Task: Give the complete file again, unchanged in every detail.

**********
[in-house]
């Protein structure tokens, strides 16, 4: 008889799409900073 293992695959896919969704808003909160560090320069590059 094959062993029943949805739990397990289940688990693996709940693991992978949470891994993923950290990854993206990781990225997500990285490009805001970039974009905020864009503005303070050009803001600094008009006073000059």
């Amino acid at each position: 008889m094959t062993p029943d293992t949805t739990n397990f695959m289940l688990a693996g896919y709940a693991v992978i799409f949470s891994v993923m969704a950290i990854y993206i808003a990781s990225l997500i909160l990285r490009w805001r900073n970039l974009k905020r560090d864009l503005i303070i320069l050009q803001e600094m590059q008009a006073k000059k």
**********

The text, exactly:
[in-house]
């Protein structure tokens, strides 16, 4: 008889799409900073 293992695959896919969704808003909160560090320069590059 094959062993029943949805739990397990289940688990693996709940693991992978949470891994993923950290990854993206990781990225997500990285490009805001970039974009905020864009503005303070050009803001600094008009006073000059």
């Amino acid at each position: 008889m094959t062993p029943d293992t949805t739990n397990f695959m289940l688990a693996g896919y709940a693991v992978i799409f949470s891994v993923m969704a950290i990854y993206i808003a990781s990225l997500i909160l990285r490009w805001r900073n970039l974009k905020r560090d864009l503005i303070i320069l050009q803001e600094m590059q008009a006073k000059k």